Be careful when taking out an installment loan

The consumer advice center warns of dubious offers – and possible hidden costs. Anyone who signs a contract should observe a few basic rules.

Money for the used car: consumer credit is used particularly often when buying a car.

“Loan, uncomplicated, immediately, even if your bank has already declined”: With these and similar slogans, all possible providers of installment loans are currently wooing customers. They apparently speculate that in Corona times, many bank customers have already overdrawn their checking accounts and would like to use a loan for new purchases. It is particularly often cars, consumer electronics, kitchens or furniture for which consumers in Germany would want such additional loans. The interest rates for installment loans are already rising because many providers promise a profitable business and are probably also pricing in defaults.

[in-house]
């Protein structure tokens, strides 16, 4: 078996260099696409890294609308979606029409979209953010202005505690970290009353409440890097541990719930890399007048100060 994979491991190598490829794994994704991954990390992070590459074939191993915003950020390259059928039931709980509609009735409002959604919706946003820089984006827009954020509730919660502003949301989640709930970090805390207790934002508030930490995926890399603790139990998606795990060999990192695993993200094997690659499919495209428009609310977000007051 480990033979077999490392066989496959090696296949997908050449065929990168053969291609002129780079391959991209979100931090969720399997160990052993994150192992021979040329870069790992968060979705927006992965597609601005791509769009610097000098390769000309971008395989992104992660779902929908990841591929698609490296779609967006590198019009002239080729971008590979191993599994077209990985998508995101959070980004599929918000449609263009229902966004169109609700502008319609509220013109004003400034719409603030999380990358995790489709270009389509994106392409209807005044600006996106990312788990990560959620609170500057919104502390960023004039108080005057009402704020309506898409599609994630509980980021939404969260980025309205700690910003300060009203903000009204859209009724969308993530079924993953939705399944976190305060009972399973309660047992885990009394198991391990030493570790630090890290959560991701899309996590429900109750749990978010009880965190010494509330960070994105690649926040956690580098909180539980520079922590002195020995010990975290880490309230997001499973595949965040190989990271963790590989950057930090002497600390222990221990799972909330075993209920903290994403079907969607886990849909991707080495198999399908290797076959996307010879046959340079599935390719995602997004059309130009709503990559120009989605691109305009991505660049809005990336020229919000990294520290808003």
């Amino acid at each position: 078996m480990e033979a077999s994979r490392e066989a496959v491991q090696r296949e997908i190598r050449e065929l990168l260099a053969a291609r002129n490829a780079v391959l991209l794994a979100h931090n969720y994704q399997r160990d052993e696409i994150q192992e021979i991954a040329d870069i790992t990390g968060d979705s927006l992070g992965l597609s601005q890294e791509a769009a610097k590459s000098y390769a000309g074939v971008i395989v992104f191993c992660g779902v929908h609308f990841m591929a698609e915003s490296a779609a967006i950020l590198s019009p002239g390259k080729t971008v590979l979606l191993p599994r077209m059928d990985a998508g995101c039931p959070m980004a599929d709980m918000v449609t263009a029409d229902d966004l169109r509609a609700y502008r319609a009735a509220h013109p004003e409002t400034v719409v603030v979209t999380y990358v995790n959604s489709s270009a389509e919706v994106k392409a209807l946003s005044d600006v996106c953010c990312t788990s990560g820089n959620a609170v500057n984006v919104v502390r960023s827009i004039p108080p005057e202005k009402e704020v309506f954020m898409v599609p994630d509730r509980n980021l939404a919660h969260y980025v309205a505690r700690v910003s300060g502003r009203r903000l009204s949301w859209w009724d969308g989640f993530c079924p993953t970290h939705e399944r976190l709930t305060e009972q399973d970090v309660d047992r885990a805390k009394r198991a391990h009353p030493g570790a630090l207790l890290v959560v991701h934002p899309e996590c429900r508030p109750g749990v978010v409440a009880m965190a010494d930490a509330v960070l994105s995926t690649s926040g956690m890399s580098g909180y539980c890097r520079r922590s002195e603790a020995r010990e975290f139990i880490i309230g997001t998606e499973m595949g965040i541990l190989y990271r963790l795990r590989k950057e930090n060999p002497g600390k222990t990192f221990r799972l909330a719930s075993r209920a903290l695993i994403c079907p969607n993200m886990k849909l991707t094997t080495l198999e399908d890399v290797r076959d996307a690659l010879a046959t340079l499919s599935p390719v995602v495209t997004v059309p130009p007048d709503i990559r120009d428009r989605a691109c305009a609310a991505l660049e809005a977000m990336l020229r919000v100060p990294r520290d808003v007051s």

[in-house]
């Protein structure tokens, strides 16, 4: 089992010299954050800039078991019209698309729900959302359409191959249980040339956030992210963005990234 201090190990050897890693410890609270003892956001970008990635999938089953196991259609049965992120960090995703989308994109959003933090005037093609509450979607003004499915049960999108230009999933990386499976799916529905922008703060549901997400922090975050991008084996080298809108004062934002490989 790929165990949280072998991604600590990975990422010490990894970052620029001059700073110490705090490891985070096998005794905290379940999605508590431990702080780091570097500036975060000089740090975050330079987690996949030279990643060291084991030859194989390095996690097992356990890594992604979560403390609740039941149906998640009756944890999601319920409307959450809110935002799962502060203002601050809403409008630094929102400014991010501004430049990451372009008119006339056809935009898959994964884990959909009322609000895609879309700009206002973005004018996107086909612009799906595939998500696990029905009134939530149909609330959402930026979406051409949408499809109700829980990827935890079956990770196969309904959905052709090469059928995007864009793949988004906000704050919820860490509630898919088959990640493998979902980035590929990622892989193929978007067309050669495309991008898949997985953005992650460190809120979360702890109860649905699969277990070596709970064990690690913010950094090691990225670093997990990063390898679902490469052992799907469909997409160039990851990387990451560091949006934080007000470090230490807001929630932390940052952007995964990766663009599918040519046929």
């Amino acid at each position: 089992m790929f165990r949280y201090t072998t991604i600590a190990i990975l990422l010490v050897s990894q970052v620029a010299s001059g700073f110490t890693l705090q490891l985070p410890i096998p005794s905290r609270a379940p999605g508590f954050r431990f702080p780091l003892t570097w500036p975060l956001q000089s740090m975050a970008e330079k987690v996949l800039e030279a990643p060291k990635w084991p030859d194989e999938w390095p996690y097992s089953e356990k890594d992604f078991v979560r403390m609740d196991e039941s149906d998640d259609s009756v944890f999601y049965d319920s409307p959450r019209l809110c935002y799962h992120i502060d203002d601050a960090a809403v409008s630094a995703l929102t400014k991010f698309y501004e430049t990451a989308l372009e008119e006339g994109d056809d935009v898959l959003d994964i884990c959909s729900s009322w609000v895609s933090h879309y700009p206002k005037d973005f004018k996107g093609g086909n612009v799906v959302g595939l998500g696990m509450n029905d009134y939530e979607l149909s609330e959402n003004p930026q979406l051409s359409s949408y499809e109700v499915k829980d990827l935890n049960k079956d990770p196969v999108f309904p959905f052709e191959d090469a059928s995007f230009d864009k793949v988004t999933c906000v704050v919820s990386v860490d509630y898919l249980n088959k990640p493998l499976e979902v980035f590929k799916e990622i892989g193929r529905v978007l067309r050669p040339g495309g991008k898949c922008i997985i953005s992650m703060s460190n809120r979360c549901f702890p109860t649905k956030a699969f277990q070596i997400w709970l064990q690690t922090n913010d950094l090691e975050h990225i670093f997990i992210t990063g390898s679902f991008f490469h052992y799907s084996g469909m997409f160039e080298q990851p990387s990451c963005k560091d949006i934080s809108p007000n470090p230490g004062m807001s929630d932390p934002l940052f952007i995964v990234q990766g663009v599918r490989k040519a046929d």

Reason enough for consumer advice centers to warn of the pitfalls of installment loans. One does not want to demonize this type of loan, but point out possible pitfalls, said Annabel Oelmann, member of the board of the Bremen consumer organization, in an interview with the FAZ. There are often hidden costs with installment loans. In particular, bait offers, in which it is promised that there is a completely uncomplicated, cheap loan, even if the house bank has already declined, should be treated with caution. “If something like this is sent to you by direct mail or you come across something like this on social media, you should be careful,” says Oelmann. Often there is only a credit broker behind it, who will then take 50 or 100 euros from you before you even get a loan. And these loans then often turned out to be more expensive than it had previously appeared.